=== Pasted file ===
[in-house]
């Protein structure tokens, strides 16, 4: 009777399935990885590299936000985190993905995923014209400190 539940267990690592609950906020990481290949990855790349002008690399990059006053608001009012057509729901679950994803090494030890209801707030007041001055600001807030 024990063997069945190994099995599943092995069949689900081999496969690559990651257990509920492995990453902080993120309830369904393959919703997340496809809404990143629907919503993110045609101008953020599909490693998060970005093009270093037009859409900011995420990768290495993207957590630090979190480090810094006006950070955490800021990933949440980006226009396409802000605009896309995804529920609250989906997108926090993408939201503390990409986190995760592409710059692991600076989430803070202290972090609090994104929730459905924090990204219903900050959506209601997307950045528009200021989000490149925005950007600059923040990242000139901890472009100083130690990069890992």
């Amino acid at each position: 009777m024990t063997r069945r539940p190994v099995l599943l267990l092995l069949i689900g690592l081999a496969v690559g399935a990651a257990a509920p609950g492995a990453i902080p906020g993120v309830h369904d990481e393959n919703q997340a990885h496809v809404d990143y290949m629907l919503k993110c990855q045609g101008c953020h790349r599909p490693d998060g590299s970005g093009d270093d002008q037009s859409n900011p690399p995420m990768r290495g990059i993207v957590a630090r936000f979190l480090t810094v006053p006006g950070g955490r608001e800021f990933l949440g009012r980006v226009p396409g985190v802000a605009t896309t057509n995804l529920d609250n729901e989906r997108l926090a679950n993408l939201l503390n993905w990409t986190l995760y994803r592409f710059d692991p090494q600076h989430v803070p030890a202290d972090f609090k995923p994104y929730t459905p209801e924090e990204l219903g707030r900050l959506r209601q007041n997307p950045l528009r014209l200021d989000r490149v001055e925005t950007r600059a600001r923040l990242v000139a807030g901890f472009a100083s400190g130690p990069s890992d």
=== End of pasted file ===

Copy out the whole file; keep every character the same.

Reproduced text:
[in-house]
């Protein structure tokens, strides 16, 4: 009777399935990885590299936000985190993905995923014209400190 539940267990690592609950906020990481290949990855790349002008690399990059006053608001009012057509729901679950994803090494030890209801707030007041001055600001807030 024990063997069945190994099995599943092995069949689900081999496969690559990651257990509920492995990453902080993120309830369904393959919703997340496809809404990143629907919503993110045609101008953020599909490693998060970005093009270093037009859409900011995420990768290495993207957590630090979190480090810094006006950070955490800021990933949440980006226009396409802000605009896309995804529920609250989906997108926090993408939201503390990409986190995760592409710059692991600076989430803070202290972090609090994104929730459905924090990204219903900050959506209601997307950045528009200021989000490149925005950007600059923040990242000139901890472009100083130690990069890992």
């Amino acid at each position: 009777m024990t063997r069945r539940p190994v099995l599943l267990l092995l069949i689900g690592l081999a496969v690559g399935a990651a257990a509920p609950g492995a990453i902080p906020g993120v309830h369904d990481e393959n919703q997340a990885h496809v809404d990143y290949m629907l919503k993110c990855q045609g101008c953020h790349r599909p490693d998060g590299s970005g093009d270093d002008q037009s859409n900011p690399p995420m990768r290495g990059i993207v957590a630090r936000f979190l480090t810094v006053p006006g950070g955490r608001e800021f990933l949440g009012r980006v226009p396409g985190v802000a605009t896309t057509n995804l529920d609250n729901e989906r997108l926090a679950n993408l939201l503390n993905w990409t986190l995760y994803r592409f710059d692991p090494q600076h989430v803070p030890a202290d972090f609090k995923p994104y929730t459905p209801e924090e990204l219903g707030r900050l959506r209601q007041n997307p950045l528009r014209l200021d989000r490149v001055e925005t950007r600059a600001r923040l990242v000139a807030g901890f472009a100083s400190g130690p990069s890992d």